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This Week on stem cell
work underway at UCSD
Stem Cells Provide Clues
to Blood and Immune System
By Matthew Busse I November 7, 2005
The tiny, transparent zebrafish embryos swimming in tanks in a laboratory of the Natural Sciences Building may seem like an unlikely choice to unlock the potential of stem cells, but David Traver intends to do just that.
Traver, an assistant professor of biology at UCSD, uses the zebrafish as a “model organism” to study the development of the blood and immune systems in humans.
The inch-long, striped fish has many characteristics which make it ideal for studying the development of an organism from a single-celled embryo into a multi-cellular adult. For starters, eggs are fertilized as they are laid, meaning the entire process of development takes place outside of the animal. As an added bonus, zebrafish embryos are transparent, allowing researchers to directly view every stage of development as it naturally occurs. This type of study is impossible in mammals, such as mice, where fertilization and early development happens inside the womb.
Additionally, a host of genetic tools are available which allow researchers to mark individual cells, measure the expression of genes and tinker with cellular processes. With these tools, Traver and others working in his laboratory aim to thoroughly characterize the progression of the first cells of the embryo, which scientists call “pluripotent,” meaning they have the potential to turn into all adult cell types, to adult stem cells and finally to specialized cells. Adult stem cells are called “multipotent,” because they have the potential to turn into the different cell types of a particular tissue, as opposed to specialized cells, such as skin, blood or heart cells, which are locked into one specific cell type.
|Close up confocal image of two zebrafish embryos expressing dsRED under control of the LMO2 promoter. Vessel structure can be easily studied using this animal.
In terms of the blood and immune systems, the main focus of Traver’s research, this progression occurs from early embryonic cells (which can turn into any type of cell found in the body), to hematopoetic stem cells (which can only turn into blood or immune system cells), to individual blood cells or immune cells, which are specialized to perform a unique job.
“A major focus of the lab,” according to Traver, “is to do simple imaging experiments by marking stem cells and observing what they do and where they go, in order to figure out how these cells behave in their natural microenvironments.” Once the basic behaviors of stem cells are understood, genetic tools can be used to dissect the genes that are important for more specific processes, such as committing to a specialized fate.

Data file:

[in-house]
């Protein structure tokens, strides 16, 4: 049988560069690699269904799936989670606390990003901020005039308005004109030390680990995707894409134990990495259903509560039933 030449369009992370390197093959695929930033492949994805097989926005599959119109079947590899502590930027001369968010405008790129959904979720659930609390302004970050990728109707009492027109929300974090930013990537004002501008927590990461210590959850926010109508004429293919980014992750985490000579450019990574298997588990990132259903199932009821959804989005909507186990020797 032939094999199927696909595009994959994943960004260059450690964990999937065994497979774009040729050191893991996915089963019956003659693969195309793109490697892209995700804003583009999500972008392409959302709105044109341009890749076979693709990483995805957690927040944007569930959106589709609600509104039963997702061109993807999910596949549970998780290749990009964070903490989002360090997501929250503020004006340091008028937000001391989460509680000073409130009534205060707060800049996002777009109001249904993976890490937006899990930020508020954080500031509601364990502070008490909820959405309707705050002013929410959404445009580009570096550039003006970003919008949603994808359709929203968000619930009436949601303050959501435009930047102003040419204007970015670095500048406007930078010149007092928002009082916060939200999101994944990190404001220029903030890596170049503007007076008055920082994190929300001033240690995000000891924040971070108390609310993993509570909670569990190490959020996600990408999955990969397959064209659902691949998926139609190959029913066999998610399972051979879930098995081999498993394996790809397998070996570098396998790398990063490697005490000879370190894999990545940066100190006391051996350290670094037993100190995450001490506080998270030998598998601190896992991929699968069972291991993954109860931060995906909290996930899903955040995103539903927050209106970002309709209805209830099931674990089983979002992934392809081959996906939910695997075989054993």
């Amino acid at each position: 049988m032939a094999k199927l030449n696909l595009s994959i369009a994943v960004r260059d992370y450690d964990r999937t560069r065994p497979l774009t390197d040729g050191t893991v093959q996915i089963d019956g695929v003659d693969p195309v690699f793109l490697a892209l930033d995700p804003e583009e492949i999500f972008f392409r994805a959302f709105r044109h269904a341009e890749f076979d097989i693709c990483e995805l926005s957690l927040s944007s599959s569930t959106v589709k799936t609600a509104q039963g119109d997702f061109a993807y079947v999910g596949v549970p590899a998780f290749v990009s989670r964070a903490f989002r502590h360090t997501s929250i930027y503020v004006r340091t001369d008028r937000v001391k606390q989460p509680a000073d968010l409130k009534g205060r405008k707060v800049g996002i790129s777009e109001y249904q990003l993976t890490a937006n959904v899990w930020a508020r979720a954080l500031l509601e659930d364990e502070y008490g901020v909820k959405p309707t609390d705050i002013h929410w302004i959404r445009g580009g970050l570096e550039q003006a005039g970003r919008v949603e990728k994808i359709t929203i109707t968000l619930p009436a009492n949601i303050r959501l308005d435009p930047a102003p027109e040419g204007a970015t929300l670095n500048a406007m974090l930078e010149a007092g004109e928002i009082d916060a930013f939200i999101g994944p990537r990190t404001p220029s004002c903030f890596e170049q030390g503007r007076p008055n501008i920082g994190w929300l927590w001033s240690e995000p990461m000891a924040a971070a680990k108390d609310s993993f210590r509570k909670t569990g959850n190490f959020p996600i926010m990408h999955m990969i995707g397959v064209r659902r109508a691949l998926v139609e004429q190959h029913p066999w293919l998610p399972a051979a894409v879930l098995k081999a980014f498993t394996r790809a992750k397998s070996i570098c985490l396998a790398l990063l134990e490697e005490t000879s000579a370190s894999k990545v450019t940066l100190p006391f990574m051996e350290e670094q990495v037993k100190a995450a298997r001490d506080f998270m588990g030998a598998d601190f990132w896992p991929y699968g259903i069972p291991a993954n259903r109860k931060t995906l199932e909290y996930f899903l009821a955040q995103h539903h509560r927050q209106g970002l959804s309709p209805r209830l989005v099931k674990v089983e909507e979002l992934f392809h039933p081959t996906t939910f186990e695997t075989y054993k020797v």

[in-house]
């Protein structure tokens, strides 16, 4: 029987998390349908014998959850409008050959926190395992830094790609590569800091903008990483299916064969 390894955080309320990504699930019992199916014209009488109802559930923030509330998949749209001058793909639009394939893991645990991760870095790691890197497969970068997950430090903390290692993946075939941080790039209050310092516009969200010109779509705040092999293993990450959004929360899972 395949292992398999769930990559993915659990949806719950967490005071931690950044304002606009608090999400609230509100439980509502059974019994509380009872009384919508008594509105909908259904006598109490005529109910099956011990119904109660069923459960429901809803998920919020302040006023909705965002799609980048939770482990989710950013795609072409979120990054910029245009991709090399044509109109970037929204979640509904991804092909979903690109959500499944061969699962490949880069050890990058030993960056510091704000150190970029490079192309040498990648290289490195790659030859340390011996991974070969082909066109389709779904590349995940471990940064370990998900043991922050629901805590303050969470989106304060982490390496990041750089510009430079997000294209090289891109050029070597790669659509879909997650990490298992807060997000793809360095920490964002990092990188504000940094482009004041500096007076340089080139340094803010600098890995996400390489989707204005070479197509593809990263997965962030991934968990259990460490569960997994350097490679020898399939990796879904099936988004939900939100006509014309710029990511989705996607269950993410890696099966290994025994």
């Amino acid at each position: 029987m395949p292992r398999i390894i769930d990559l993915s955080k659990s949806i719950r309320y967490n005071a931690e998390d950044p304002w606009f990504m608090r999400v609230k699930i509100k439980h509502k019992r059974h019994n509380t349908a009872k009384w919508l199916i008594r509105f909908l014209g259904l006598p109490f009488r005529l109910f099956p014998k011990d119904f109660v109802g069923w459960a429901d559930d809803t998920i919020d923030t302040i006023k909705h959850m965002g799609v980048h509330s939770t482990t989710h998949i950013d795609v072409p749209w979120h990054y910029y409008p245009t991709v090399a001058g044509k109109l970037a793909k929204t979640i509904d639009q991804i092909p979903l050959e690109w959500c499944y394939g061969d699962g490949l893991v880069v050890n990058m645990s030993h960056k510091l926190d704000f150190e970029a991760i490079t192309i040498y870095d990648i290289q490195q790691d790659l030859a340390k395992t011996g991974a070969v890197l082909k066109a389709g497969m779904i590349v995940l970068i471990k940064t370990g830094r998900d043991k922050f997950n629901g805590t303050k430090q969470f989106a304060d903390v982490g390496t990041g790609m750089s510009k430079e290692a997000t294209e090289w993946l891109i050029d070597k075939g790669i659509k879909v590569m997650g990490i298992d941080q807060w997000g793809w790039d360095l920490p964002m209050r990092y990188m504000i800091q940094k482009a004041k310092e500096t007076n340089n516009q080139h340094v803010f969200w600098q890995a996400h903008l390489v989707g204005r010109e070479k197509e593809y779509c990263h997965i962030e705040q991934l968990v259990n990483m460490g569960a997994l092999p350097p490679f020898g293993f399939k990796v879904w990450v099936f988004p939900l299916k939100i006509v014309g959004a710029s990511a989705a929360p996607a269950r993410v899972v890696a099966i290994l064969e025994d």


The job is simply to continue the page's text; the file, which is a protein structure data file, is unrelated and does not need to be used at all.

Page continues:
His long-term goal of gaining a detailed understanding of blood and immune system development in zebrafish is that it will eventually be used to help design stem cell treatments for people with blood or immune disorders.
“Embryonic stem cell researchers are trying to coax pluripotent cells down a particular lineage” Traver says,. “In order to do this efficiently and reproducibly, both of which are critical requirements of clinical use, one must fully understand the cues that cause cells to commit to one particular fate.”
|Two day old transgenic zebrafish embryo expressing GFP under control of the ubiquitous b-Actin promoter.
Attempting stem cell therapy without this understanding could lead to a failure of therapy, or worse, an uncontrolled growth of cells commonly known as cancer, he adds.
The insights Traver learns about the progression of stem cells into the cells that make up the blood and immune system may shed light on the progression of stem cells into all other types of cells, such as brain or muscle cells. Furthermore, other scientists who study the immune system of mammals can apply the lessons learned from the zebrafish to develop better treatments for humans. Although zebrafish and humans are very different physically, many of the underlying biological processes are quite similar.
Additionally, Traver’s work will address the possibility of using adult stem cells instead of embryonic stem cells for regenerative medicine. Since adult stem cells can be acquired without destroying an embryo, many of the ethical dilemmas associated with embryonic stem cells are avoided, he notes.
“Current evidence suggests that most major organ systems are replenished by tissue-specific stem cell populations,” he adds. “However, at this point, the scientific community does not have enough information regarding the stem cell basis of every organ system to know if adult stem cells can be used instead of embryonic stem cells.”
Traver’s work on characterizing the progression of pluripotent stem cells into adult hematopoetic stem cells will provide this much needed information about the differences between adult and embryonic stem cells.
Busse is a doctoral student in UCSD’s Division of Biological Sciences